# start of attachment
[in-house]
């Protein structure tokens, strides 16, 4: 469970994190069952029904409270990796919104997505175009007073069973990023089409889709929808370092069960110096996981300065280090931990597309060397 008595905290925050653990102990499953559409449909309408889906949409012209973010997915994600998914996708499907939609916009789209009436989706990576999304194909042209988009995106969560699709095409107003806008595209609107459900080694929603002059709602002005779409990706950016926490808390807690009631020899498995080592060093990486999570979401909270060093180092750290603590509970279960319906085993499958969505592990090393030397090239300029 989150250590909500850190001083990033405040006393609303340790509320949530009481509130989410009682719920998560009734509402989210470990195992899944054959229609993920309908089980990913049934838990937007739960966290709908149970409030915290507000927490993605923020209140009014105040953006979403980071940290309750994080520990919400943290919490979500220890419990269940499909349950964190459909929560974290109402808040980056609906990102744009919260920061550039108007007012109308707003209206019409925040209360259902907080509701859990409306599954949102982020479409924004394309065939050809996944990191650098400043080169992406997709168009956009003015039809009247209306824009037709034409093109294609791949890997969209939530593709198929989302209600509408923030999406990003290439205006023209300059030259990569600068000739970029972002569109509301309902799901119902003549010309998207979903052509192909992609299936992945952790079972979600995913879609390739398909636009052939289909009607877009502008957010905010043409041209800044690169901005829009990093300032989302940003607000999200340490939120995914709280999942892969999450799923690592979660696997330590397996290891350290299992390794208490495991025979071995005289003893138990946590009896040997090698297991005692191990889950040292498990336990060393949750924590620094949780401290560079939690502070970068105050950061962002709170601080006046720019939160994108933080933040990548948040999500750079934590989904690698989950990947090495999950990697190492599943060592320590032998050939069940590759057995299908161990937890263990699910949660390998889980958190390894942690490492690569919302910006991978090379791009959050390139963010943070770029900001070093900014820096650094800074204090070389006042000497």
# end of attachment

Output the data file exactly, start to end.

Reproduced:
[in-house]
């Protein structure tokens, strides 16, 4: 469970994190069952029904409270990796919104997505175009007073069973990023089409889709929808370092069960110096996981300065280090931990597309060397 008595905290925050653990102990499953559409449909309408889906949409012209973010997915994600998914996708499907939609916009789209009436989706990576999304194909042209988009995106969560699709095409107003806008595209609107459900080694929603002059709602002005779409990706950016926490808390807690009631020899498995080592060093990486999570979401909270060093180092750290603590509970279960319906085993499958969505592990090393030397090239300029 989150250590909500850190001083990033405040006393609303340790509320949530009481509130989410009682719920998560009734509402989210470990195992899944054959229609993920309908089980990913049934838990937007739960966290709908149970409030915290507000927490993605923020209140009014105040953006979403980071940290309750994080520990919400943290919490979500220890419990269940499909349950964190459909929560974290109402808040980056609906990102744009919260920061550039108007007012109308707003209206019409925040209360259902907080509701859990409306599954949102982020479409924004394309065939050809996944990191650098400043080169992406997709168009956009003015039809009247209306824009037709034409093109294609791949890997969209939530593709198929989302209600509408923030999406990003290439205006023209300059030259990569600068000739970029972002569109509301309902799901119902003549010309998207979903052509192909992609299936992945952790079972979600995913879609390739398909636009052939289909009607877009502008957010905010043409041209800044690169901005829009990093300032989302940003607000999200340490939120995914709280999942892969999450799923690592979660696997330590397996290891350290299992390794208490495991025979071995005289003893138990946590009896040997090698297991005692191990889950040292498990336990060393949750924590620094949780401290560079939690502070970068105050950061962002709170601080006046720019939160994108933080933040990548948040999500750079934590989904690698989950990947090495999950990697190492599943060592320590032998050939069940590759057995299908161990937890263990699910949660390998889980958190390894942690490492690569919302910006991978090379791009959050390139963010943070770029900001070093900014820096650094800074204090070389006042000497």